Frustration with ADA Lawsuits

ChrisMoody-desk-1798-PColwartDisability access lawsuits are a hardship for those on both sides of the argument. People with disabilities are frustrated when they have trouble finding parking, accessing stores for shopping or even using a restroom because of the way a building has been built or designed. Public bodies, landowners and shopping center owners are frustrated by the number of what Garth Stapley in “The Modesto Bee” called frequent flyers – those demanding big money and attorneys’ fees in these cases.

There is now a cottage industry surrounding the filing of ADA lawsuits that has spread from Florida and California to the rest of the country.  These claims have now found their way to Louisiana.  Most of these claims are being brought by serial litigants working usually with the same lawyers.  They include:

Robert McCarthy, a convicted thief and pedophile from Arizona, who in 13 years has filed at least 254 lawsuits in California, who so far has been the leader in the nation of those cashing in on ADA violations.

Aurora Cervantes, of Atwater, California, has sued seven Turlock County companies and 14 in Merced County.

Thad Tatum, a convicted felon, now partially confined to a wheelchair after having been stabbed at the Louisiana State Prison at Angola, who is now out of prison and, since June 2012, has filed 29 lawsuits, all in South Louisiana, against public and private defendants.  Mr. Tatum has been represented in each of these cases by New Orleans attorney Andrew Bizer.

In Louisiana, over 29 lawsuits have now been filed by Thad Tatum.  Mr. Tatum has filed suits against private owners, shopping centers, and has recently filed cases against UNO, SUNO and Southeastern Louisiana University.

It is a matter of time before these claimants will start filing lawsuits against municipalities.

In almost every case, the first notice that the public body landowner, shopping center or other business entity has of the complaint is the filing of the federal lawsuit.  Many of the cases get quickly settled with the disgusted business owner paying less than $5,000 and agreeing to fix whatever was wrong.  Kim Stone, president of the Civil Justice Association of California, has reported that a typical demand is $5,000 to $10,000. In Stapley’s article, Stone says, “It’s legalized extortion.” The Civil Justice Association of California is the largest lobbying organization in Sacramento, pushing ADA reform.

Stapley said the ADA was passed during the administration of George H.W. Bush, and the former president seemed to predict some of these unintended consequences. However, Congress at the time did not wish to add bureaucracy to be required to enforce the law. Our courts also agreed that enforcement could be handled through private lawsuits. One particular California judge even said that serial plaintiffs represent “the best hope of widespread change in favor of access for the disabled.”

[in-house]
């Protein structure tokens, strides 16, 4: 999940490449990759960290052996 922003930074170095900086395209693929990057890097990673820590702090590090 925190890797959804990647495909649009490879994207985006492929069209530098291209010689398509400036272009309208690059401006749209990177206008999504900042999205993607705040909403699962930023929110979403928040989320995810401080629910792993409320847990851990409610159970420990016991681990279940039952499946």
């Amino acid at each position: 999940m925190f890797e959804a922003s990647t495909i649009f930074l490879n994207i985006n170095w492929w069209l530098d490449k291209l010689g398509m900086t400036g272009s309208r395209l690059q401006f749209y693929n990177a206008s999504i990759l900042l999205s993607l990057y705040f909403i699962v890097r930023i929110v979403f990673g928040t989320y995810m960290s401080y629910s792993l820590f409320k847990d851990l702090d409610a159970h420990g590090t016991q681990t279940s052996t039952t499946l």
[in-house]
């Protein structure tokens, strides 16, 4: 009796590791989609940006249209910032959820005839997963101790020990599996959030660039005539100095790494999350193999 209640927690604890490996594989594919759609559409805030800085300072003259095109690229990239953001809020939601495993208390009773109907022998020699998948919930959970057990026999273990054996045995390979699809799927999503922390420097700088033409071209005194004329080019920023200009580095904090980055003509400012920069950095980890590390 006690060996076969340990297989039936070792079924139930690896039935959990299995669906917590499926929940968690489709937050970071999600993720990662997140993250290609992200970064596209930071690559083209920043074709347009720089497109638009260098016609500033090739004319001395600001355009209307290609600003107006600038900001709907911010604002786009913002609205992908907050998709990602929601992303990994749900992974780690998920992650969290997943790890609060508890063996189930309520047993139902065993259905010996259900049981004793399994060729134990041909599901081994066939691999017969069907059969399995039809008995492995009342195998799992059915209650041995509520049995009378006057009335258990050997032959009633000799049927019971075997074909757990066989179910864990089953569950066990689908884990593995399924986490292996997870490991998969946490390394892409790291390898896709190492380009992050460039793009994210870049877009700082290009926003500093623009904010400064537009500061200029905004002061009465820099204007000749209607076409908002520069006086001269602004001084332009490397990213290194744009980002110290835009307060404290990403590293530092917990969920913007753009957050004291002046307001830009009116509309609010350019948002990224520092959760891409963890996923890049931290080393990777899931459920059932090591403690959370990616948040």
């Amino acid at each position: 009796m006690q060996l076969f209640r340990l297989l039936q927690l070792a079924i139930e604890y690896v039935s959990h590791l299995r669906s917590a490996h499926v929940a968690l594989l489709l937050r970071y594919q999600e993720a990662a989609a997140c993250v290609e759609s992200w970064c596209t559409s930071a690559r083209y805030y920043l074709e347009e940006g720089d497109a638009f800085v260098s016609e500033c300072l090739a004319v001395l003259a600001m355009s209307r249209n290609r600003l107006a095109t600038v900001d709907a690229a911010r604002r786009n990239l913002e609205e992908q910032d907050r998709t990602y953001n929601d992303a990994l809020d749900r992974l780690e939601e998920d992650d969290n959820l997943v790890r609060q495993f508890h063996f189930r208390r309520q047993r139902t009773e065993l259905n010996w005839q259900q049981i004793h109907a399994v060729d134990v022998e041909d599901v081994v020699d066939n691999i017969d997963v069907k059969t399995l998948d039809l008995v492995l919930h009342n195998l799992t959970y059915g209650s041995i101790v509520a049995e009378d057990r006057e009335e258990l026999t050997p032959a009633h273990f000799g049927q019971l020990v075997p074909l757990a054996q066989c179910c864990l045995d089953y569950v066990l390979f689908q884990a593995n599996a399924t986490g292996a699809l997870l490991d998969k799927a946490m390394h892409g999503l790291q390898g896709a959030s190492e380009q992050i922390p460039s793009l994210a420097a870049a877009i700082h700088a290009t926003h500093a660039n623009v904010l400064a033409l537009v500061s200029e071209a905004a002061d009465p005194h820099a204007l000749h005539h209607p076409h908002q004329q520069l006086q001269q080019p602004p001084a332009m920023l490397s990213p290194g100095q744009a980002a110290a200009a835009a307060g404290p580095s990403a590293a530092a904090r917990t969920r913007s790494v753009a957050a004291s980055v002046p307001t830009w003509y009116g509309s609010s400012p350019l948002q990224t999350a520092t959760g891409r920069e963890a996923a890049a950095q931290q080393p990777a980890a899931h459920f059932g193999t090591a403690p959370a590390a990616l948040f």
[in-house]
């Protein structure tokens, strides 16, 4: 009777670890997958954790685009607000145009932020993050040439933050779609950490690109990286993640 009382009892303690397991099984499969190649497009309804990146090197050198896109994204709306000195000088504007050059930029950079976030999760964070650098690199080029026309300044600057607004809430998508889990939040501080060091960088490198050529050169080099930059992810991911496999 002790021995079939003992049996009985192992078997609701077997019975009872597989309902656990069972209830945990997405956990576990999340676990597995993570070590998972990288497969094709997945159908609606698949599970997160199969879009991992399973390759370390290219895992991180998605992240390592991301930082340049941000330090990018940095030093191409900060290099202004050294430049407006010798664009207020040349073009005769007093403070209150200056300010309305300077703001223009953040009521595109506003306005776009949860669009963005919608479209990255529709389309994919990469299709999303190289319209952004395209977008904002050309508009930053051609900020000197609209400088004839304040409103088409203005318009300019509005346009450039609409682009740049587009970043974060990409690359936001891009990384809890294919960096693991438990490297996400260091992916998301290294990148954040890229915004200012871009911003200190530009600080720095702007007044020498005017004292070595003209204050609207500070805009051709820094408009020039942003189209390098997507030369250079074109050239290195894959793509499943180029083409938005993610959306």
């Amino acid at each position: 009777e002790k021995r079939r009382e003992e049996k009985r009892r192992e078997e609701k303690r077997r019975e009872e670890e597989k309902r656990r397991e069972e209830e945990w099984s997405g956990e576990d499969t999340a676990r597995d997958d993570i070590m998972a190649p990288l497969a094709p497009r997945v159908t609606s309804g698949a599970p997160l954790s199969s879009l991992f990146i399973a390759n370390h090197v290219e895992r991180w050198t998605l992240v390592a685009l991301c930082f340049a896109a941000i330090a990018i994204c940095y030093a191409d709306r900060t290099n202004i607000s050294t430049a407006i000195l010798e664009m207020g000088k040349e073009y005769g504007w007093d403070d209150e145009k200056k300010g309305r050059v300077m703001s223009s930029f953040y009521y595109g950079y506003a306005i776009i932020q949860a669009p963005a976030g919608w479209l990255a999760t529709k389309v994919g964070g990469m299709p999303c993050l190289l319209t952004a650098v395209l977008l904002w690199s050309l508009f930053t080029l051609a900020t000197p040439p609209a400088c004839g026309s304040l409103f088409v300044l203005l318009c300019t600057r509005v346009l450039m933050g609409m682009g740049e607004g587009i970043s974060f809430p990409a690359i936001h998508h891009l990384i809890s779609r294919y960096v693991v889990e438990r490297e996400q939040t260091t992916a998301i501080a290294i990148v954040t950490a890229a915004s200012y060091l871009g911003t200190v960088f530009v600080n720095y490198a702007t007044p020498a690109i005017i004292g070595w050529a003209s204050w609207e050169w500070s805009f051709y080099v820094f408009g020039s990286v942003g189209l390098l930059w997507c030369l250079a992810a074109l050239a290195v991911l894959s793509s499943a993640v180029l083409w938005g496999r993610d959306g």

Several bills seeking to remedy or reform the ADA proposed by Representative Mark Foley (R-FL) but they have failed to clear committee.  There is hope that perhaps the new Congress will consider some reasonable changes that will at the very least require notice to the landowner, and an opportunity to remedy within a reasonable time, before they are exposed to an arbitrarily-filed federal lawsuit.

How Can You Protect Yourself From These Cases?  

Conduct a proactive survey of your facilities before suit.  This is the best and most proactive way to avoid litigation.  Choose a professional with extensive ADA experience to perform this survey.  There is a great disparity in the knowledge and experience among architects and contractors regarding the requirements.

Prepare an ADA compliance plan as soon as possible.  The plan is usually a survey with notes about what each barrier or compliance issue is; the cost to remediate each; and the projected completion dates.  Having a plan “underway” is a good defense to a potential claim.  Even if you have not completed your barrier removal plan, it is possible that an injunction would not be appropriate where you can establish that you have taken affirmative action.

Aggressively put the plaintiffs on their feet by putting their fees at risk.  The ADA is a fee-shifting statute.  Like many other Civil Rights cases, the prevailing party can receive attorneys’ fees.  Usually in these cases, it is the prevailing plaintiff that gets fees and costs.  However, if you can pick a case and prevail on the issues, you can obtain your attorneys’ fees and costs from the plaintiff.  Consequently, it is important to pick your battles.  A ruling in a recent United States Supreme Court case, Buckhannon Board and Care Home, Inc., et al. v. West Virginia Department of Health and Human Resources, et al., has changed the balance of power in some of the litigation against private property owners.  Buckhannon has eliminated the catalyst theory of the prevailing party discrimination in cases where damages are not available.  Fortunately, damages are not available against private property owners.  Public facilities and publicly-owned facilities, however, are exposed to damages to the plaintiff.  In private cases (Title III), the recovery is limited to obtaining a cure to the deficiencies and attorneys’ fees for the plaintiff.